CONNECT
search advanced search
UNICEF Innocenti
Office of Research-Innocenti
search menu

New study unveils challenges affecting teacher attendance in sub-Saharan Africa

Evidence to help education systems better support teacher motivation, accountability and conditions
22 Nov 2020

 

(4 November 2020) Important new research on teacher absenteeism in sub-Saharan Africa was launched today at a regional online workshop of national and international education stakeholders organized in Nairobi, Kenya. Time to Teach: Teacher attendance and time on task in Eastern and Southern Africa, provides insights into the drivers of primary school teacher absenteeism, a major obstacle in efforts to address the learning crisis in children of low- and middle-income countries around the world.

Produced by the UNICEF Office of Research – Innocenti, the report synthesizes findings from eight sub-Saharan countries with a focus on the many complex factors that affect teacher time on task across the region. The study provides robust evidence on the challenges faced by teachers and to improve policies on teacher working conditions, accountability and motivation. Reduced teacher time on task is considered one of the greatest challenges toward inclusive and quality education.

Visit the Time to Teach microsite to download the report

“Even before COVID-19, the world was facing a learning crisis. Half of 10-year-olds in low and middle-income countries couldn’t read and understand a simple text and in sub-Saharan Africa the issue is even more acute with 87 per cent of children in that situation,” said Matt Brossard, Chief education researcher at UNICEF Innocenti. “This research identifies promising practices for supporting teachers and improving policies for a more motivated and effective teaching workforce, one of the most important factors for addressing the learning crisis.”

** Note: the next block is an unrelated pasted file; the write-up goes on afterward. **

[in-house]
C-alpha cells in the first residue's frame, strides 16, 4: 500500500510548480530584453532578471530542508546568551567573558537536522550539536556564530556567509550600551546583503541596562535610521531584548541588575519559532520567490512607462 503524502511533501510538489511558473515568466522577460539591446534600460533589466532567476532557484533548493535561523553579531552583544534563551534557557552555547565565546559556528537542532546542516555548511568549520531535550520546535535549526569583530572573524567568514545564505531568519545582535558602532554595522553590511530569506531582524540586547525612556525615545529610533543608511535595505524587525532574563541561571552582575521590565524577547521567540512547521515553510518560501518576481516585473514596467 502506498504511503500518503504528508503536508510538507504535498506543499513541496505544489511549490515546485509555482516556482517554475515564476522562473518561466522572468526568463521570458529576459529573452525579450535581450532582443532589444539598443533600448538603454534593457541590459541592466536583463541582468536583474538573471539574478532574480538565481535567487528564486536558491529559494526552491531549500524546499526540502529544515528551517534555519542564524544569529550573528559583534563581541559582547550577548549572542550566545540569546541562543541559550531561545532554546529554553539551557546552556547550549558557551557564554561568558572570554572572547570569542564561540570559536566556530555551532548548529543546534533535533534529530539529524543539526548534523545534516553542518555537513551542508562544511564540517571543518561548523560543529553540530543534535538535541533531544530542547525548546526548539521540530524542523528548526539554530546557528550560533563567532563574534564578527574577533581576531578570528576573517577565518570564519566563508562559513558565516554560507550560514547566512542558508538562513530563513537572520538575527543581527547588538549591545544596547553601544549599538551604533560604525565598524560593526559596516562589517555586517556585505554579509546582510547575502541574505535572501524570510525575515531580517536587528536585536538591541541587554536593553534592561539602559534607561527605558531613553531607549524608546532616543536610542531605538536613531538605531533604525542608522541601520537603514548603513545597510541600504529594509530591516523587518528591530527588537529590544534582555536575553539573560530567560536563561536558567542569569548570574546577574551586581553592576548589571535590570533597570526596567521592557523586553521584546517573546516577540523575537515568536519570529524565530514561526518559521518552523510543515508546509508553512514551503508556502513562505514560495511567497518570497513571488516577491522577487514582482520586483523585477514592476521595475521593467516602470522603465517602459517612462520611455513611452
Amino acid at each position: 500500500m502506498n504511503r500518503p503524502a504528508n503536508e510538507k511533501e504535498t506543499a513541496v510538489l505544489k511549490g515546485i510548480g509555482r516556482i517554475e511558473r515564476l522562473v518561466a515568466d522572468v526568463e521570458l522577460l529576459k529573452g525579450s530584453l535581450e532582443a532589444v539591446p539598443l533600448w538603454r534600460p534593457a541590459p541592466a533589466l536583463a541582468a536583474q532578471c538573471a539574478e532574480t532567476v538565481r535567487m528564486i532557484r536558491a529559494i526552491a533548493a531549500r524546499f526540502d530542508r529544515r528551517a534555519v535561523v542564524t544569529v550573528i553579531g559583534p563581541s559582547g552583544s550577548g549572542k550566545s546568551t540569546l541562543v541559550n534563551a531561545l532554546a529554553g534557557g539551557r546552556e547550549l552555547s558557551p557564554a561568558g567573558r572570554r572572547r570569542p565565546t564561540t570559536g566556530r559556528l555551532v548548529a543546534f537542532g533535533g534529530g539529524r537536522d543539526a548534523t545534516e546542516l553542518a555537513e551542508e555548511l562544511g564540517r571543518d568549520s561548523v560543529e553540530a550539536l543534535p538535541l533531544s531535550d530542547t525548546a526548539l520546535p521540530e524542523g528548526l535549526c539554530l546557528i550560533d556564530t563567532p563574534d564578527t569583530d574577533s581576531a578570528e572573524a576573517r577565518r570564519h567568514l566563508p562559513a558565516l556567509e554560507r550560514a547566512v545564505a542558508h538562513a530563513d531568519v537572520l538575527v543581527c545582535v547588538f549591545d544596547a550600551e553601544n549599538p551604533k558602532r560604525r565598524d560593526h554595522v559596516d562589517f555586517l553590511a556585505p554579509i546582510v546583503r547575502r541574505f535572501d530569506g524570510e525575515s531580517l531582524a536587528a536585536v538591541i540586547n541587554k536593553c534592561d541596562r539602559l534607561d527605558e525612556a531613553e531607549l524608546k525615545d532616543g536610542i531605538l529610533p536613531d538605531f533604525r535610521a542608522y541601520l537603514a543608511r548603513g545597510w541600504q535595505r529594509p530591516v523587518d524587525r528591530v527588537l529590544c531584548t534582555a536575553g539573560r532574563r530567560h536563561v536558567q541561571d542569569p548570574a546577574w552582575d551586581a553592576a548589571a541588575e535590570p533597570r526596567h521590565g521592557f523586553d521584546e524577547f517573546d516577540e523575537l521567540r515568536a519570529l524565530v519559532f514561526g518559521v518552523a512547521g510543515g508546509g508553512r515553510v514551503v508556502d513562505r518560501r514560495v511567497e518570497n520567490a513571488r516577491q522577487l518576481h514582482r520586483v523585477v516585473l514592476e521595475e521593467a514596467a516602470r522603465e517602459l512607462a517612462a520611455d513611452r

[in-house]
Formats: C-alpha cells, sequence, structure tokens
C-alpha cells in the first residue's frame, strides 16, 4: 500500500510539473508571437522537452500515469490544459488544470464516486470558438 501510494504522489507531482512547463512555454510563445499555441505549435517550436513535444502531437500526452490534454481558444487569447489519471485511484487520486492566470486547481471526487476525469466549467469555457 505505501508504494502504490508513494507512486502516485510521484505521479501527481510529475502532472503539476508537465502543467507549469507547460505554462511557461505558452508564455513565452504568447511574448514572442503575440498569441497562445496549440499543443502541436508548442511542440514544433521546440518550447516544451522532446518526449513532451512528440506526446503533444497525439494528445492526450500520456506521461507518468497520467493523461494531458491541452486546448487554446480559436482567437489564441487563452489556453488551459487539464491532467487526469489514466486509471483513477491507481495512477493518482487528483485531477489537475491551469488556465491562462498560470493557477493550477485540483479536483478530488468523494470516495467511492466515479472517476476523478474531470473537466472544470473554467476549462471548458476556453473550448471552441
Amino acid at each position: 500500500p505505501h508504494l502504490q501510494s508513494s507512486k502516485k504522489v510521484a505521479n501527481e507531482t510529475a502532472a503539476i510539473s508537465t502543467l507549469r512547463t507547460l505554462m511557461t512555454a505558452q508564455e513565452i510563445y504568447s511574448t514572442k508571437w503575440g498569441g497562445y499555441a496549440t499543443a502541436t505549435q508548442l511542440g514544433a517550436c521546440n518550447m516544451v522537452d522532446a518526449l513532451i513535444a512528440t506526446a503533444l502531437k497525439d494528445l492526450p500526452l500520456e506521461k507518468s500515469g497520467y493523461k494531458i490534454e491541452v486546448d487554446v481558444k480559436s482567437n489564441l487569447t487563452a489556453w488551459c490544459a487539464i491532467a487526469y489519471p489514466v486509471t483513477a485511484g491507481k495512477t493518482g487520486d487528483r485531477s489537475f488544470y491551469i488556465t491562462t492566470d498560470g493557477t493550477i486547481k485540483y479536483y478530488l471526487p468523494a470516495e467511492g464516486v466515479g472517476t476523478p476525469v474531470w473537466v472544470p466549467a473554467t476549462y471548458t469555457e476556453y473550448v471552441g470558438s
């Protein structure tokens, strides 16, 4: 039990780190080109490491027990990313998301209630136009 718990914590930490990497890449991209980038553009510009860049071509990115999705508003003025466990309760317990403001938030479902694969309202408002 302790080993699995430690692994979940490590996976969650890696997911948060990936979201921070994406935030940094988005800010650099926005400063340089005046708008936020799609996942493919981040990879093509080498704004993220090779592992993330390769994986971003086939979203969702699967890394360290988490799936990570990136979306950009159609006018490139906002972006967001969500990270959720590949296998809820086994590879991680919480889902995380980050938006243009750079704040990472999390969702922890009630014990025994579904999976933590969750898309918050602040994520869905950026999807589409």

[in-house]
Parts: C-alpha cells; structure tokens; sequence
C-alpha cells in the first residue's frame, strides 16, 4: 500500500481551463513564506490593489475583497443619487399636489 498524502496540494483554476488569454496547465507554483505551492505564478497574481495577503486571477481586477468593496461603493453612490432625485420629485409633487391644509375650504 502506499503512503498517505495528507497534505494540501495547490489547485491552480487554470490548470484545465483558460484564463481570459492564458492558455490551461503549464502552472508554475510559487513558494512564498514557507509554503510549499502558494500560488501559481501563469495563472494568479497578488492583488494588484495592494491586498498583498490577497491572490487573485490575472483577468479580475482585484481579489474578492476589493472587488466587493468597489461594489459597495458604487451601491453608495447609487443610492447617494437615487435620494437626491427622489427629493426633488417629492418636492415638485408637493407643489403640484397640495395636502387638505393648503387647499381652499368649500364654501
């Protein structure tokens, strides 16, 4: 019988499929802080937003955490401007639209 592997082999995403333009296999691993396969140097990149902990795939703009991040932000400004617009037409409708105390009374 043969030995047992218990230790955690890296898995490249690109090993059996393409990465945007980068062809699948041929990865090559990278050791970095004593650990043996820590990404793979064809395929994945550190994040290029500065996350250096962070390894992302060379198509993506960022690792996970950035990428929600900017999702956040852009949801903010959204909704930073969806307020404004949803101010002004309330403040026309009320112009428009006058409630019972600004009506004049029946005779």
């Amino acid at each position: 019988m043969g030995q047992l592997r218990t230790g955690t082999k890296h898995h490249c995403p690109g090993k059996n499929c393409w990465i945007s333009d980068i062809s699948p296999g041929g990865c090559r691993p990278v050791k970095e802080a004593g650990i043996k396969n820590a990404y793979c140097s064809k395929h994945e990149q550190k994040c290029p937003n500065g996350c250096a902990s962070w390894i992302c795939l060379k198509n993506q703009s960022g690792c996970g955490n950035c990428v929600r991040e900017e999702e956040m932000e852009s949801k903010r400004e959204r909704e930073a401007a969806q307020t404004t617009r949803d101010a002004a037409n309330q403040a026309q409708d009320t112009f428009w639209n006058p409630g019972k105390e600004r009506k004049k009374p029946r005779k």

Countries in Eastern and Southern Africa have invested heavily in teacher development and support. Yet, teacher absenteeism is still prevalent in the region. Teachers attending lessons and spending time on task is a prerequisite for learning.

The study moves beyond the traditional understanding of teacher absenteeism and provides critical insights into the factors that underpin the multiple forms of teacher absenteeism and time on task. It also examines how factors vary across countries, school types, gender of teacher and other teacher characteristics. Despite high levels of teacher absenteeism, the study shows that teachers are generally committed to their job. What is crucially needed is strengthening education systems.

“Through the COVID-19 crisis, teachers’ roles have changed with many teachers supporting remote and home learning and all teachers closely involved in ensuring that schools are safe learning environments,” said Abhiyan J Rana, UNICEF Regional Education Adviser for Eastern and Southern Africa. “What is striking, however, is that the key insights from the study – namely that effective and consistently applied accountability, training and support, career development and renumeration systems – remain critical to improve teachers’ attendance and time on task.”

Key Findings of the Study